A school’s reputation as Mercenary U causes confusion and dismay among the very public needed to support the school. Many of the same presidents who came to their positions with expectations that they’d serve as fund-raisers claim that the college or university needs to be run more like a business and become more “customer friendly” to its primary stakeholders, the students, but fundraising while trying to run the school like a business sends a very mixed message. Apple, BMW, and Amazon are happy to sell you their products, but you’d probably think it strange if they’d ask you for a donation to help improve their profitability. The United Way, the Salvation Army, and St. Jude’s Children’s Hospital are worthy causes, but you might find it odd if they started manufacturing and selling big-screen TVs.

Neither Mercenary U nor College, Inc., is an adequate or appropriate image for the role that higher education needs to play in society. We can have a long and very productive discussion about whether the first priority of a college or university should be making students employable, producing an educated citizenry, discovering new knowledge, or something else entirely, but none of those goals is at the heart of either Apple or the United Way. The fact of the matter is that institutions of higher education are unique entities with a unique mission and organizational culture. Trying to make them more like something else only further distracts them from the things they do well.

The result is that now there is an increasing rift at many schools between the president and governing board on one side and the faculty and middle administration on the other. The first group sees its task as keeping the institution in the black. The second group sees its task as keeping the institution in the intellectual vanguard. The irony is that you can’t do one without the other: you can’t teach students, conduct research, and perform service if you can’t pay the bills, and you can’t attract investment if you’re not viewed as intellectually distinctive. The two groups need one another more than they sometimes admit.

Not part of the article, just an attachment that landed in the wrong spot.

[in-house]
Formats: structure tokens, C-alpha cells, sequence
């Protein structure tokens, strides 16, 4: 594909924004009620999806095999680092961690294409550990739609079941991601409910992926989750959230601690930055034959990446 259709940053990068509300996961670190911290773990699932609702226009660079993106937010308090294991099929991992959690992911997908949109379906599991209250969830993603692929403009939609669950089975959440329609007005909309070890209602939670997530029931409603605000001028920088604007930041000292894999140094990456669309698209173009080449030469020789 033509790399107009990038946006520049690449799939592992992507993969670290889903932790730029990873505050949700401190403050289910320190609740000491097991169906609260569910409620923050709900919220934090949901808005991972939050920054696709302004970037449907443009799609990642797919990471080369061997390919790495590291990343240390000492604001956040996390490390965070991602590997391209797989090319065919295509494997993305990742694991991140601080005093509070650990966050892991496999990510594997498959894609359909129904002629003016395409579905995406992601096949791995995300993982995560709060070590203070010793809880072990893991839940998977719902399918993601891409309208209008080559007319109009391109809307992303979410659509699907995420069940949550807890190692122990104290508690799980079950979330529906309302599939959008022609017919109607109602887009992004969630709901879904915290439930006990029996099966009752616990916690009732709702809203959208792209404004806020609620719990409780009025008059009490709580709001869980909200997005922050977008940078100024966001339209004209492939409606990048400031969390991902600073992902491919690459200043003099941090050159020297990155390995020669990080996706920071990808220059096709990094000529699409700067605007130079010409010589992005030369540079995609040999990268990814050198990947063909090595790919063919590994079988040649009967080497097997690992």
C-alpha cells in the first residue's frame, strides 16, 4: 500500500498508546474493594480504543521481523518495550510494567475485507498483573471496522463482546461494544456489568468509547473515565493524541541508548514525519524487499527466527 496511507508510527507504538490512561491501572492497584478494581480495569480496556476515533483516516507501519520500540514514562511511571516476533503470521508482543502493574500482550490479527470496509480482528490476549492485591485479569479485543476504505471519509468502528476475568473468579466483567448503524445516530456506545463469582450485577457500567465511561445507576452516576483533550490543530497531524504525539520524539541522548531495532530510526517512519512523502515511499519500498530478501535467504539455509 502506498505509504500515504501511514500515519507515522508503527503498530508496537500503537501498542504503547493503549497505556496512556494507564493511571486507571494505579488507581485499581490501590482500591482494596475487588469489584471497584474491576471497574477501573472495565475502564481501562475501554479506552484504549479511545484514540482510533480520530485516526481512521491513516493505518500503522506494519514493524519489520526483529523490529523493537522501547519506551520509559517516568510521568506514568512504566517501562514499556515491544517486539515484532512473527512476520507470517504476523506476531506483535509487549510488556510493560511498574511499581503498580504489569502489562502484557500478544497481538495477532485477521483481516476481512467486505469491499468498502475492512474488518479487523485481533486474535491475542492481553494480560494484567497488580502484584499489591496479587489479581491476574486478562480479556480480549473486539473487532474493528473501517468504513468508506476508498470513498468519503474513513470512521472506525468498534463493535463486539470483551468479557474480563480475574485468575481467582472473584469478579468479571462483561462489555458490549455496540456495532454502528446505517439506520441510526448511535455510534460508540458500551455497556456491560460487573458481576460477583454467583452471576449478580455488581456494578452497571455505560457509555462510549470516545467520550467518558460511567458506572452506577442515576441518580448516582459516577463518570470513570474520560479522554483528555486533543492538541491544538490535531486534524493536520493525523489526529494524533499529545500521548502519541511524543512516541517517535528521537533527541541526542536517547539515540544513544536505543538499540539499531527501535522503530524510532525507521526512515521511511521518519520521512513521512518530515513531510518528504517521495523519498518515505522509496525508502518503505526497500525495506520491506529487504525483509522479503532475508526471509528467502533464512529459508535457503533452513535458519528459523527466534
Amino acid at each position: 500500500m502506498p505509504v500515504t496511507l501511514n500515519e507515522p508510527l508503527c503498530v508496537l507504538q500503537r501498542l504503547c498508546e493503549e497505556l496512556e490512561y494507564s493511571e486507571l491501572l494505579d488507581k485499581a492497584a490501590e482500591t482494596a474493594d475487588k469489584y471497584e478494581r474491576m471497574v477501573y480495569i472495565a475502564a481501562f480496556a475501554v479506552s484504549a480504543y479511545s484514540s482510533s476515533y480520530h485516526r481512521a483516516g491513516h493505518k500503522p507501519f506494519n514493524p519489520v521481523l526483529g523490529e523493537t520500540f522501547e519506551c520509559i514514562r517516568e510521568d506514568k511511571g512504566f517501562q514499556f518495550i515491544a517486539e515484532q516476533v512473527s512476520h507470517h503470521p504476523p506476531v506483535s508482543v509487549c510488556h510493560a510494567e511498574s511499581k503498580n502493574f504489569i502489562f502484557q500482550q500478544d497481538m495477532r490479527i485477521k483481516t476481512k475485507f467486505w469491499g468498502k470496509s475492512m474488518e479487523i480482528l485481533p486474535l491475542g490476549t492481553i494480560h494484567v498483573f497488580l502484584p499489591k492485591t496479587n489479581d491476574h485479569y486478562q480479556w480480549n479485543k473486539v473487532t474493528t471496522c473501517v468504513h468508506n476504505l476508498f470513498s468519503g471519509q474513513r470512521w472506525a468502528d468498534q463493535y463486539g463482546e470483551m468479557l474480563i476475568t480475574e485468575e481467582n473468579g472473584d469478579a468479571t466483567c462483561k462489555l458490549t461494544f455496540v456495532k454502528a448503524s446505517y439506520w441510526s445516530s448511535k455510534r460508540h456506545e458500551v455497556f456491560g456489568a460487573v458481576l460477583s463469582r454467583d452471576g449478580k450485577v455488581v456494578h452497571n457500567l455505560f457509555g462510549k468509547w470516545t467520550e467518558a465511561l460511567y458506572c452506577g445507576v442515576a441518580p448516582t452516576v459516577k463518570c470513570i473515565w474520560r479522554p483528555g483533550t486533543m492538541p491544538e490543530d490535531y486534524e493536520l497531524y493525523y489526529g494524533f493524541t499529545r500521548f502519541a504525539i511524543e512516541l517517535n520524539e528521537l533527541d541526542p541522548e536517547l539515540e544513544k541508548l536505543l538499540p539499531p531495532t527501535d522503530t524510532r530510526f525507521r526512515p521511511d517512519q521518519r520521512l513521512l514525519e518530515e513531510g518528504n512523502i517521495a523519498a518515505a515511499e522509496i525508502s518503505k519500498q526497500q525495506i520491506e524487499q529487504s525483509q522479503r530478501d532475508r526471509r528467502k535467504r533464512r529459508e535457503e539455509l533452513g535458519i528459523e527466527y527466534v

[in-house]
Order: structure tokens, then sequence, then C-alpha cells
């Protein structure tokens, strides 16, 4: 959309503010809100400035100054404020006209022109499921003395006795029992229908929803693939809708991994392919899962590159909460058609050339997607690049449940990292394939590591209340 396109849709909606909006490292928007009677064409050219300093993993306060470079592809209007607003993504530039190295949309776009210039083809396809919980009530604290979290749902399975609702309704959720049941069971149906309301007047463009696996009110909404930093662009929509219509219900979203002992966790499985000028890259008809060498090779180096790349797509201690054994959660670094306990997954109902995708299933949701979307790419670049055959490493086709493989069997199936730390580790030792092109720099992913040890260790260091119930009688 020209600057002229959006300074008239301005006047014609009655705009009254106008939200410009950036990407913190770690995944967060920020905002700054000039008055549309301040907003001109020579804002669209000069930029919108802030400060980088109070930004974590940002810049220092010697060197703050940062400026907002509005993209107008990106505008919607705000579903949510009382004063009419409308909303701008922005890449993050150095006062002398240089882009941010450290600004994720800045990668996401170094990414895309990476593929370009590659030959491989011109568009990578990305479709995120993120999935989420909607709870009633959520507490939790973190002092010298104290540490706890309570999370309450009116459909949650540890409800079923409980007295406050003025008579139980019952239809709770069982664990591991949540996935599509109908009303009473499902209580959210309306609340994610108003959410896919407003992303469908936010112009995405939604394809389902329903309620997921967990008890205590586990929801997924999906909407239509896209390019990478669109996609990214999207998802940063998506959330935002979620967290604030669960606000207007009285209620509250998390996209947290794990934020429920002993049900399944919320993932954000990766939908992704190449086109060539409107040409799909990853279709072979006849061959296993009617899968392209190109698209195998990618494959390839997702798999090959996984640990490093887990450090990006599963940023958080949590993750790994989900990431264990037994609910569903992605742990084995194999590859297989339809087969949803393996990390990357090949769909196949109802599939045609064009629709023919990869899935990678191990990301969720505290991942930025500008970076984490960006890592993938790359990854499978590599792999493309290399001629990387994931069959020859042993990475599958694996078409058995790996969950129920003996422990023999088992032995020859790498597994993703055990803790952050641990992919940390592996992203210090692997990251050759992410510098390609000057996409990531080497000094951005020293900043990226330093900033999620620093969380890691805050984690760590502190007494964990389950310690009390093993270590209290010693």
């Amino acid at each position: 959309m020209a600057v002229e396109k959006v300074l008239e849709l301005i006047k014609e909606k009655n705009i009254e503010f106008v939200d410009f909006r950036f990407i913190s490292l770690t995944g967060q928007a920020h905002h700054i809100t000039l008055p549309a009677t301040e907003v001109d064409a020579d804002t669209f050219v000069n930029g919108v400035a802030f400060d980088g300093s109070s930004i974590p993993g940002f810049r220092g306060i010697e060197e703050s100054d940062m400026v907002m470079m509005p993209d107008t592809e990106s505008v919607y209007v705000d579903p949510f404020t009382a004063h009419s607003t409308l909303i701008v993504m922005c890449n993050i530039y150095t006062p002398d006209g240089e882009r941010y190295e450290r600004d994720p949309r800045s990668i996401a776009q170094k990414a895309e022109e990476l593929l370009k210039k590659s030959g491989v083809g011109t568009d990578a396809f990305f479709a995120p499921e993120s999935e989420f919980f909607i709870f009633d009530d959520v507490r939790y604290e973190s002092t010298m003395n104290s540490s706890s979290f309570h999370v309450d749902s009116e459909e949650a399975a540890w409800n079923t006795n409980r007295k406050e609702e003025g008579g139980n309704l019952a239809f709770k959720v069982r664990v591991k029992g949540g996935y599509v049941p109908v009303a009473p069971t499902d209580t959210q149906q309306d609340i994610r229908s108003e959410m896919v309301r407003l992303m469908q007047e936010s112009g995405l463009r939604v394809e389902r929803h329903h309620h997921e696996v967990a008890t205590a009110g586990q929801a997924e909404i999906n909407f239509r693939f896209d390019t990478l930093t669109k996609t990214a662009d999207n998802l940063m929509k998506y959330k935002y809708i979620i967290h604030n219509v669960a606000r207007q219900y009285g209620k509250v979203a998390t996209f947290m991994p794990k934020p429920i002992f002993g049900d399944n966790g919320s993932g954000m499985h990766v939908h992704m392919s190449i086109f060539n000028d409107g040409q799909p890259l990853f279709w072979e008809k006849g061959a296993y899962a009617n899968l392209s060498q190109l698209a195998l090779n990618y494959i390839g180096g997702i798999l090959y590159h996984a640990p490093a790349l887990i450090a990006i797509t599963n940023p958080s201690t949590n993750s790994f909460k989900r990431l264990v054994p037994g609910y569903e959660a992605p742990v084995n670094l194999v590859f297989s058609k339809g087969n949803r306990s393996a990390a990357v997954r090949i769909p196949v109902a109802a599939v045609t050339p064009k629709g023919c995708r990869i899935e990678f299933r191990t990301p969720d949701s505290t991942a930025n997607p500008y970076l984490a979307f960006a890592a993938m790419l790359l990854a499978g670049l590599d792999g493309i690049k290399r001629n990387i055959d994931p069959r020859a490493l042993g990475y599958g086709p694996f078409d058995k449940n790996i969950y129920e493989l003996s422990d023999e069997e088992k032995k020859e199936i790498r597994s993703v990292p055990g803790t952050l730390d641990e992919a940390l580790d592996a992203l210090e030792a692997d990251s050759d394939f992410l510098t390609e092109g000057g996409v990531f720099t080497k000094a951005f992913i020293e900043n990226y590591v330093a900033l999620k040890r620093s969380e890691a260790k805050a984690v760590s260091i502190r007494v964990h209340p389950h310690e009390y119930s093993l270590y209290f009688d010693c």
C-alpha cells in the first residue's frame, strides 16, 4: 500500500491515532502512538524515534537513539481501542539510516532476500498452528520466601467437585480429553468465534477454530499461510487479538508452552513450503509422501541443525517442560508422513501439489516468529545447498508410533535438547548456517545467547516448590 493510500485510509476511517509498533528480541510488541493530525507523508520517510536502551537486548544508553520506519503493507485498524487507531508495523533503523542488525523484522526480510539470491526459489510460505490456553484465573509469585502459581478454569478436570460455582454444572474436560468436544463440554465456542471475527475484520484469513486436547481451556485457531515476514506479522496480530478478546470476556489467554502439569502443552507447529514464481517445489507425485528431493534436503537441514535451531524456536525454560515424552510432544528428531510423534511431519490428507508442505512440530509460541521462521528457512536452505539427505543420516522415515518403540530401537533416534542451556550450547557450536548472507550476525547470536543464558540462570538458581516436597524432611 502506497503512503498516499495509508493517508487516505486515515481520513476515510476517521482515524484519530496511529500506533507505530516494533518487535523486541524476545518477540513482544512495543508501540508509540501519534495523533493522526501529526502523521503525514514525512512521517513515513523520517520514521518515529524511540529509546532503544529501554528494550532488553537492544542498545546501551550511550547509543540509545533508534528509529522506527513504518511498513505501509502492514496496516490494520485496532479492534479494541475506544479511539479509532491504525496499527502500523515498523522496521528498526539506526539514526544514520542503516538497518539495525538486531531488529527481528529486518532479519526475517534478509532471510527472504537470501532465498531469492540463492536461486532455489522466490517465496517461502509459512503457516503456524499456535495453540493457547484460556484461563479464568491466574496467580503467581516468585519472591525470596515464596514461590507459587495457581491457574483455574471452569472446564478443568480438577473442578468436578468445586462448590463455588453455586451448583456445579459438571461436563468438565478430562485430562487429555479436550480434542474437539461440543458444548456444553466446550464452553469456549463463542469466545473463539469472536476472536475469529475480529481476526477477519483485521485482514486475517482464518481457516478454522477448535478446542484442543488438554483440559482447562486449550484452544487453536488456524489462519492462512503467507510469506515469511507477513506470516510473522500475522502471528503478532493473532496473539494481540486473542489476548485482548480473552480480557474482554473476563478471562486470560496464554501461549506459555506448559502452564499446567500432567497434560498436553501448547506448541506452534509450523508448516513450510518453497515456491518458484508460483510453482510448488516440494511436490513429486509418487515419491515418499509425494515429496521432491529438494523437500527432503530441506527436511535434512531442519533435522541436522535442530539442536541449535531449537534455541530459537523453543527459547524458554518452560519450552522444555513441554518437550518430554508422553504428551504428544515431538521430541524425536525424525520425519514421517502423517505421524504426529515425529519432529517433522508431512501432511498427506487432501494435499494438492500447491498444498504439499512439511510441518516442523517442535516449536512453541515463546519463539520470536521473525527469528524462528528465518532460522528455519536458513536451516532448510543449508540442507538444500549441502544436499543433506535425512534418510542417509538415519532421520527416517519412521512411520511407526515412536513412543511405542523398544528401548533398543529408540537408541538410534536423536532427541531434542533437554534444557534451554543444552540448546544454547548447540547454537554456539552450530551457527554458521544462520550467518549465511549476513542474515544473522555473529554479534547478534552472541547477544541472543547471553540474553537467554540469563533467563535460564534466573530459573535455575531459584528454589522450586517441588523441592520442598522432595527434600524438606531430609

Mercenary U is the result of allowing the budget, not the mission, to drive the school’s planning and decision making. It is probably hoping too much that the search committees for the next generation of college presidents will start taking a long-term view of what will help the school and its stakeholders in the decades to come and stop focusing so exclusively on the bottom line. As academic leaders we can take an active role in why colleges and universities shouldn’t always be viewed as having their hands out and their ad campaigns up. If we don’t, we’ll probably all soon be working at Mercenary U.

Resources on state funding:

25 Years of Declining State Support for Public Colleges


Public Research Universities: Changes in State Funding


Jeffrey L. Buller is director of leadership and professional development at Florida Atlantic University and senior partner in ATLAS: Academic Training, Leadership & Assessment Services. His latest book, the second edition of The Essential Academic Dean or Provost: A Comprehensive Desk Reference, is available from Jossey-Bass.

Reprinted from “Mercenary U” in Academic Leader 33.1(2017)1,2 © Magna Publications. All rights reserved.